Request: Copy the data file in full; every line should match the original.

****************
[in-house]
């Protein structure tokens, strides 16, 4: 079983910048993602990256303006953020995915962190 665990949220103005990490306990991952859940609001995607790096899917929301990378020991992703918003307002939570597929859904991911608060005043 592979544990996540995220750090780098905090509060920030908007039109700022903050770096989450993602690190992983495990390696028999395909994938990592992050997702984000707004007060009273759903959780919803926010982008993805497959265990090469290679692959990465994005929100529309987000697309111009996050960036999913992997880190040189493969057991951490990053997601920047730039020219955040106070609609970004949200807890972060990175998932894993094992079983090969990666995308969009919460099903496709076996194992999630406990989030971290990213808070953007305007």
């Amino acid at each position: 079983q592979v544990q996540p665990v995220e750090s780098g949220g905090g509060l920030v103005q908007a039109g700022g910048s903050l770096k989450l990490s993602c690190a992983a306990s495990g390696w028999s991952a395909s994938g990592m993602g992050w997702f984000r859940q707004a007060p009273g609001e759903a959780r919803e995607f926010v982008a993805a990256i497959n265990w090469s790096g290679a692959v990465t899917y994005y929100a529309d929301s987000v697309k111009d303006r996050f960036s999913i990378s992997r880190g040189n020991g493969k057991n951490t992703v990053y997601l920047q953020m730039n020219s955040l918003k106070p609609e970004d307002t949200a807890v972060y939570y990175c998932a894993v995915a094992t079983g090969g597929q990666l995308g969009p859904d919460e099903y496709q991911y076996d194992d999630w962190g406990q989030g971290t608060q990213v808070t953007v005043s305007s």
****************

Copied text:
[in-house]
């Protein structure tokens, strides 16, 4: 079983910048993602990256303006953020995915962190 665990949220103005990490306990991952859940609001995607790096899917929301990378020991992703918003307002939570597929859904991911608060005043 592979544990996540995220750090780098905090509060920030908007039109700022903050770096989450993602690190992983495990390696028999395909994938990592992050997702984000707004007060009273759903959780919803926010982008993805497959265990090469290679692959990465994005929100529309987000697309111009996050960036999913992997880190040189493969057991951490990053997601920047730039020219955040106070609609970004949200807890972060990175998932894993094992079983090969990666995308969009919460099903496709076996194992999630406990989030971290990213808070953007305007």
């Amino acid at each position: 079983q592979v544990q996540p665990v995220e750090s780098g949220g905090g509060l920030v103005q908007a039109g700022g910048s903050l770096k989450l990490s993602c690190a992983a306990s495990g390696w028999s991952a395909s994938g990592m993602g992050w997702f984000r859940q707004a007060p009273g609001e759903a959780r919803e995607f926010v982008a993805a990256i497959n265990w090469s790096g290679a692959v990465t899917y994005y929100a529309d929301s987000v697309k111009d303006r996050f960036s999913i990378s992997r880190g040189n020991g493969k057991n951490t992703v990053y997601l920047q953020m730039n020219s955040l918003k106070p609609e970004d307002t949200a807890v972060y939570y990175c998932a894993v995915a094992t079983g090969g597929q990666l995308g969009p859904d919460e099903y496709q991911y076996d194992d999630w962190g406990q989030g971290t608060q990213v808070t953007v005043s305007s």